Home Energy Power supply rises by 4.2% to 90,480.67MWh

Power supply rises by 4.2% to 90,480.67MWh

Power supply rises by 4.2% to 90,480.67MWh
3D Electric powerlines over sunrise

Electricity supply in Nigeria improved by 4.3% on Wednesday to 90,480.67MWh compared to 86,760.88MWh recorded in the previous day. This is the highest recorded since the past week when the national grid witnessed a collapse.

Similarly, energy generation peaked at 3,954.2MW on Wednesday, increasing by 1.3% compared to 3,904.6MW recorded in the previous day. In the same vein, off-peak generation increased by 21.2% to 3,553.4MW during the day.

The improvement in energy supply is following the downturn recorded last weekend when electricity supply in the country crashed by 47.3% to 37,440.1MWh, which is the lowest level since the recovery from the national grid collapse in March.

However, power generation and supply have seen improvements in the past four days, as the TCN restored the affected grids, which caused blackouts in some areas of the country over the weekend. Despite the improvement in energy supply and generation is still way below desired levels as Nigeria requires at least 105,000MWh of daily supply.

Highlight (13th April 2022)

  • Peak generation – 3,954.2MW (+1.3%)
  • Off-peak generation – 3,553.4MW (+21.2%)
  • Energy generated – 91,493.17MWh (4.2%)
  • Energy sent out – 90,480.67MWh (+4.3%)

Also, the highest frequency for the day was 50.53Hz, while the lowest frequency was 49.28Hz.

Why the power disruption?
According to the Minister of Power, Aliyu Abubakar, the national grid collapsed as a result of vandals, who disrupted the transmission tower between Akwa Ibom and Cross River states, leading to yet another blackout.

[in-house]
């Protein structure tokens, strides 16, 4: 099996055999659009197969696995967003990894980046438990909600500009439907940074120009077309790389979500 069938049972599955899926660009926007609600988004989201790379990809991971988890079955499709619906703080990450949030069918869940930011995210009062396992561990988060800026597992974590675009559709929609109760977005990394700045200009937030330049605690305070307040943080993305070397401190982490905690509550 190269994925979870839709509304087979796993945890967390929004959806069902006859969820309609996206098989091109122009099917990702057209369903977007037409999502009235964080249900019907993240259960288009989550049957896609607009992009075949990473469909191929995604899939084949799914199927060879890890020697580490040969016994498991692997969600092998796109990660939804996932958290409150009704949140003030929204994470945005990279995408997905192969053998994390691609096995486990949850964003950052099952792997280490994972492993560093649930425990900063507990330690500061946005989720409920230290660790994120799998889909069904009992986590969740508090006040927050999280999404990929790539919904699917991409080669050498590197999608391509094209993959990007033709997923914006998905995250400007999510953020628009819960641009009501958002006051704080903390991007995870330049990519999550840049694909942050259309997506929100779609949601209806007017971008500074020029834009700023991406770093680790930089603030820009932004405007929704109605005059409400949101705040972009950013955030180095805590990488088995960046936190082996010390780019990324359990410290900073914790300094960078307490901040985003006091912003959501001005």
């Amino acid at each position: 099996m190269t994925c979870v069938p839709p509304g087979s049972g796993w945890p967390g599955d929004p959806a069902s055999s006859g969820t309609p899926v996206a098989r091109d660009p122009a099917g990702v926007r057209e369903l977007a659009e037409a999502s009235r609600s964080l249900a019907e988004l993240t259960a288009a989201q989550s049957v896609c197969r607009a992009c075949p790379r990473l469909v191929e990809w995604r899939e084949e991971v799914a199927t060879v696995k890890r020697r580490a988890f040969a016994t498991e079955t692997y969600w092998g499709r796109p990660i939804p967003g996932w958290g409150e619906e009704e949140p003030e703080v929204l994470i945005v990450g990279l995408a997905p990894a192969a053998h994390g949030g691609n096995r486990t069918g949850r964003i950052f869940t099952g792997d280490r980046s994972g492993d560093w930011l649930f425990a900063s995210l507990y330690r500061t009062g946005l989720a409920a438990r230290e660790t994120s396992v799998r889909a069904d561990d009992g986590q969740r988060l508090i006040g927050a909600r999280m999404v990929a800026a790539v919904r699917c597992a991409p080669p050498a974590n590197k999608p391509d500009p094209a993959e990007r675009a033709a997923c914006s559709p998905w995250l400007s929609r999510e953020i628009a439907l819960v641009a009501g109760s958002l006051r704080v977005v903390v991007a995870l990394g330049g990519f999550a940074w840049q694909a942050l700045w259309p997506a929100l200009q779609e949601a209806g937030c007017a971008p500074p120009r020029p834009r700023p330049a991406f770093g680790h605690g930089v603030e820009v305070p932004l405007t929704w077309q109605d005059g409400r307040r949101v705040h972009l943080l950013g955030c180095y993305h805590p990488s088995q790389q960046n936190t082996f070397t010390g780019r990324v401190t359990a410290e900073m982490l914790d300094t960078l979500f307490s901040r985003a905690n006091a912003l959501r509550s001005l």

The grid, which has collapsed several times this year, collapsed at about 6:30 pm on Friday and crashed again at about 8:30 pm, causing power outages in many parts of the country.


Abubakar said, “While a detailed investigation into the immediate and remote causes of the recurring grid failure is currently ongoing by the Nigerian Electricity Regulatory Commission and System Operator (the operator of the national grid), the process of restoring supply is ongoing with some sections of the national grid already energised, and supply restored to consumers.”

“Further to our earlier press release, we wish to apprise the general public that the immediate cause of the national blackout (system collapse) was an act of vandalism on a transmission tower on the Odukpani — Ikot Ekpene 330kV double circuit transmission line thus resulting in a sudden loss of about 400MW of generation. This consequently led to a cascade of plants shut down across the country.”

“We wish to notify the public that power on the grid is being restored sequentially by the system operator as other on-grid power plants are being dispatched to cover the lost generation capacity from the Calabar power plant owned by the Niger Power Holding Company Ltd.”

Why this matters
Electricity is an essential need of many Nigerians and their businesses, especially given the surge in the price of diesel and recent fuel scarcity across the country.

  • The resumption of some normalcy in the supply of electricity will go a long way in serving as a succour for the Nigerian populace.



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